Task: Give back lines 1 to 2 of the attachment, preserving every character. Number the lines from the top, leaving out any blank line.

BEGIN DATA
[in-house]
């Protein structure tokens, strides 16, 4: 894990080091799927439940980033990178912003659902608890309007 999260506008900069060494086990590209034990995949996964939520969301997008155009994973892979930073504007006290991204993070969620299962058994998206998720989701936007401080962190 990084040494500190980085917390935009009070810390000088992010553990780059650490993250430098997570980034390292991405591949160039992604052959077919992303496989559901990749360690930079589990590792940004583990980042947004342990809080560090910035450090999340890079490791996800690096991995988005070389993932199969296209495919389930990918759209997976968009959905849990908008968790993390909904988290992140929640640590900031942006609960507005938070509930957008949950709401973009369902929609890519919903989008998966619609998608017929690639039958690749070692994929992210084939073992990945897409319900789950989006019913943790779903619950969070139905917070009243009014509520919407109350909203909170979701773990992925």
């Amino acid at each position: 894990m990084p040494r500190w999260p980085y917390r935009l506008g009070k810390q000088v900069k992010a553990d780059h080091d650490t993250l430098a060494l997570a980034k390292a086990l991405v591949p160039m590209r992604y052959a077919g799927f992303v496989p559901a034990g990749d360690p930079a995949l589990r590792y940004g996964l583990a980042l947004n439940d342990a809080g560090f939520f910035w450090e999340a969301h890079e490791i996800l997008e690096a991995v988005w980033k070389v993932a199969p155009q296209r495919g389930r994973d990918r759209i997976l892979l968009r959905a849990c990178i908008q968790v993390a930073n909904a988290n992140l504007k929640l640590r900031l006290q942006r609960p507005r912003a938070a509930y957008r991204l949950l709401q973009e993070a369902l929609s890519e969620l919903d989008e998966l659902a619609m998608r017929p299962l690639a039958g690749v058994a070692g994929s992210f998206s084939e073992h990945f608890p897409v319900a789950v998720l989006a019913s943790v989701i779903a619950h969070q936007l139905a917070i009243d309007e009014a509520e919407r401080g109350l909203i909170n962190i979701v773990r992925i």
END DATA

[in-house]
């Protein structure tokens, strides 16, 4: 894990080091799927439940980033990178912003659902608890309007 999260506008900069060494086990590209034990995949996964939520969301997008155009994973892979930073504007006290991204993070969620299962058994998206998720989701936007401080962190 990084040494500190980085917390935009009070810390000088992010553990780059650490993250430098997570980034390292991405591949160039992604052959077919992303496989559901990749360690930079589990590792940004583990980042947004342990809080560090910035450090999340890079490791996800690096991995988005070389993932199969296209495919389930990918759209997976968009959905849990908008968790993390909904988290992140929640640590900031942006609960507005938070509930957008949950709401973009369902929609890519919903989008998966619609998608017929690639039958690749070692994929992210084939073992990945897409319900789950989006019913943790779903619950969070139905917070009243009014509520919407109350909203909170979701773990992925």